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Some of John’s most famous pieces for the worlds of Games Workshop

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Advertisement, covers and paintings from John, beyond the worlds of Warhammer

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Concepts from John. Warhammer fans will surely recognize some of their favourite miniatures

 

Blanchitsu

For John, miniatures and art always went hand in hand. His paintings have inspired some of Warhammer’s finest kits, including recent ones, like the mighty Belisarius Cawl. And in turn, these kits have been tuned to his style by hundreds of miniature hobbyists around the world. They all share a passion for Blanche’s unique take on Sci-Fi and Fantasy, where characters are usually covered in browns, odd and most importantly broken, a bit like Fagin, Oliver Twist’s antagonist. Much like Dickens, one of his idols, Blanche always had a knack for creating new archetypes. These have been explored since August 1987 in a White Dwarf column, Blanchitsu. More than thirty years later, this name is a banner under which miniatures enthusiasts meet and develop hellish warbands, zealot courts, inquisitorial suites and other fascinating creations that couldn’t be more different from your typical Heroic or Space Fantasy heroes.

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John’s miniatures over the years, including a few Chaos Space Marines published in White Dwarf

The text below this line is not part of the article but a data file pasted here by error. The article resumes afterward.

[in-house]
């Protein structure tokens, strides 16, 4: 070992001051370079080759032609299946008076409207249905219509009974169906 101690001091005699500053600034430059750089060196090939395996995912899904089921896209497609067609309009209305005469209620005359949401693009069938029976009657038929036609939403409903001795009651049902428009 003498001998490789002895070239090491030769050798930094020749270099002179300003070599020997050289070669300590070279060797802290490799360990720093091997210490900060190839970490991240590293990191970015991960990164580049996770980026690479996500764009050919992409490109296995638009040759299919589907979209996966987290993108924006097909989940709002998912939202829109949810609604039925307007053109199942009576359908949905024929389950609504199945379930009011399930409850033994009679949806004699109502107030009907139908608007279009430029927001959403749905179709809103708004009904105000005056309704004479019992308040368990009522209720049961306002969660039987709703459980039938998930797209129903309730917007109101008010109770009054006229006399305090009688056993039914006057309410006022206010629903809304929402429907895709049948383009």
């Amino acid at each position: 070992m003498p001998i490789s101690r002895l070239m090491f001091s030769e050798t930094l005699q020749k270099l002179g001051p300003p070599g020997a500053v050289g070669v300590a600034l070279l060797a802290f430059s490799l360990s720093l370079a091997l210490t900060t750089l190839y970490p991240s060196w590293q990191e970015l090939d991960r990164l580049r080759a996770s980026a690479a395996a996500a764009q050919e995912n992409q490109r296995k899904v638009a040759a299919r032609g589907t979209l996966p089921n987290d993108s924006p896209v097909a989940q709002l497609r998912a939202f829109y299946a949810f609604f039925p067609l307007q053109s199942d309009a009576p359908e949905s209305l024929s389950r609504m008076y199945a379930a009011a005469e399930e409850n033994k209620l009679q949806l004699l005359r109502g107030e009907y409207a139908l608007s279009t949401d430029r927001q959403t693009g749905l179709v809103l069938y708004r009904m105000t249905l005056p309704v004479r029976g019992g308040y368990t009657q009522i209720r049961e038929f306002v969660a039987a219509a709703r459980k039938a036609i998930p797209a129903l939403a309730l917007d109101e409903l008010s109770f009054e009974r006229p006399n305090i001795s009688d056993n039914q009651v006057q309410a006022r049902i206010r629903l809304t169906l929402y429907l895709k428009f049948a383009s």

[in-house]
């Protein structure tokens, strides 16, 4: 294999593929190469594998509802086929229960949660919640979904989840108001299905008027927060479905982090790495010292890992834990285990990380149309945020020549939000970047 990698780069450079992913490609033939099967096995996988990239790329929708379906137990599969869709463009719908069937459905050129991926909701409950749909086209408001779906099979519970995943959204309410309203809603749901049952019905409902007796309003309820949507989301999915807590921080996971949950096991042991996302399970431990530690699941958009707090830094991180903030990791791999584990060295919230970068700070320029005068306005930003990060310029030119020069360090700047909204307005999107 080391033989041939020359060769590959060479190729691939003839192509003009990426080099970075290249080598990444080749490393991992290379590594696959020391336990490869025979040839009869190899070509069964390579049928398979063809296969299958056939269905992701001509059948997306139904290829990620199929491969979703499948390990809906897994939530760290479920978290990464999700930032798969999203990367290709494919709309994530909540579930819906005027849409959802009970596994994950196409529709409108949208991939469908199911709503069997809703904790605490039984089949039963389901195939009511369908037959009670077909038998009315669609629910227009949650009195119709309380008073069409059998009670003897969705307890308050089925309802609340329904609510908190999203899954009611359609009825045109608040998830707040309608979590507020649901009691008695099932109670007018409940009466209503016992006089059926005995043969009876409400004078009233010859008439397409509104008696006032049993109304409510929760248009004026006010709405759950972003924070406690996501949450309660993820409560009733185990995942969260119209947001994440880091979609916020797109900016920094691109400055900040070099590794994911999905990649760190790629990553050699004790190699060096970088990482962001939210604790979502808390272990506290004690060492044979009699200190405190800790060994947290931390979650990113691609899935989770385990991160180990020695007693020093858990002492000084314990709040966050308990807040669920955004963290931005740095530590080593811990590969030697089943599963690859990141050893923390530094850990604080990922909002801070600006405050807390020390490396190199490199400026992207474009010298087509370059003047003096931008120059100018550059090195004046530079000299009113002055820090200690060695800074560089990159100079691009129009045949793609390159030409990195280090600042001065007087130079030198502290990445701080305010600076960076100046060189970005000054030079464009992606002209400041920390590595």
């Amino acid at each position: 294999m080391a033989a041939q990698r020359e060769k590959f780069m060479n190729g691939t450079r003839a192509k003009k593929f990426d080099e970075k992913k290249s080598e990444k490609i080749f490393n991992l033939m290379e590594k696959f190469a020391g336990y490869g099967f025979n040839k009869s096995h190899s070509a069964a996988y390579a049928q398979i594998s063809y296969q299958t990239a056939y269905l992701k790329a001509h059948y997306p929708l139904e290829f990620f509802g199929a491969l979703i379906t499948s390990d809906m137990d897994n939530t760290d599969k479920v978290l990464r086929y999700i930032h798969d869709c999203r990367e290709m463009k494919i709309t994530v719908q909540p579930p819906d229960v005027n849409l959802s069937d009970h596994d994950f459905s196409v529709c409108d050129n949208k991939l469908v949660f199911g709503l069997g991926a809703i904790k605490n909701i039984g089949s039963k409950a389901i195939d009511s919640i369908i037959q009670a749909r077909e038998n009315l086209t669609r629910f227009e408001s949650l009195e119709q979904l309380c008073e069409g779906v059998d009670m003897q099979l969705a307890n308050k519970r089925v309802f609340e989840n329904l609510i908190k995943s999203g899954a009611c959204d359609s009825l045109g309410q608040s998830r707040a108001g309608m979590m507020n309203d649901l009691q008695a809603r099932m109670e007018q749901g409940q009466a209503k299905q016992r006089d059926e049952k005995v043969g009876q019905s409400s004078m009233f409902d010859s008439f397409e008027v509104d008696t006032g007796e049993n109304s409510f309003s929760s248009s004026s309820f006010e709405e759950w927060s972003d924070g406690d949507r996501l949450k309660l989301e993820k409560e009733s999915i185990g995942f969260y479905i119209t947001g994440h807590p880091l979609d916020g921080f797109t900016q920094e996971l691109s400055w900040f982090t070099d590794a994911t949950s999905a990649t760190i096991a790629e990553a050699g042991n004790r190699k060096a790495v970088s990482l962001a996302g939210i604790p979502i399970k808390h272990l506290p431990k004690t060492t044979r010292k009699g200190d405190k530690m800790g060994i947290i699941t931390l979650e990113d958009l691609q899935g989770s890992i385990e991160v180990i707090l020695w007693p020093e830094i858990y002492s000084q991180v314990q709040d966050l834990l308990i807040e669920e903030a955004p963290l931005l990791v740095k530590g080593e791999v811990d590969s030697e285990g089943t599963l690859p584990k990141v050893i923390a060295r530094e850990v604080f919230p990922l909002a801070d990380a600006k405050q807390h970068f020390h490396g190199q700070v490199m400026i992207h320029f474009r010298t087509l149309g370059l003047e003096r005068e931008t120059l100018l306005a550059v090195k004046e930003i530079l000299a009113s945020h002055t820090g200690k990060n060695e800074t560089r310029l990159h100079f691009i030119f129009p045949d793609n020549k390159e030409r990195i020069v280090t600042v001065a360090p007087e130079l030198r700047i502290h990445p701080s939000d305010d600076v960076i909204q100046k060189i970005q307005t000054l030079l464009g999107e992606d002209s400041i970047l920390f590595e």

What is Grimdark anyway? 

“Grimdark” is another portmanteau word often used to describe John Blanche’s art. It actually comes from the famous tagline of Warhammer 40,000 that I used to open this article. And sure, it captures the intense imagery of this universe alright. But when it comes to Blanche’s style, I think the word, just like gothic or even baroque, might be a bit reductive. To me, his work always felt weirdly realistic, because of its imperfections. Never hidden, they’re bringing life to the paintings. Much like their characters, they are crippled. Yes, the colour is bleeding, the stroke is exposed, the details are infectious, and not everybody likes it. But if you go beyond this overwhelming first impression, you soon understand the ink stains are actually birthmarks. You start to see the vigorous pen and brushstrokes as battle scars. And before you realise it, you’ve spent hours looking at a single painting, both disgusted and fascinated by it. In my humble opinion, it is this body horror feeling that makes John Blanche’s art so intriguing and timeless.  

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Republ33k

Journaliste, auteur chez Third Editions, podcasteur chez Outrider ou Land Rider et nerd partout ailleurs, Republ33k tente de vivre de sa plume. En attendant, il aime partager sa passion dévorante pour l'imaginaire avec le monde entier !

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1 Comment
    • Laurence blanche
    • On: 31 March 2021

    Still employed – not just lending a hand once in awhile but I work part time as senior concept artist which in itself points to the division in styles – one I feel is very important – concept work is fast and sketchy – it’s meant to convey ideas not be a brilliant painting …..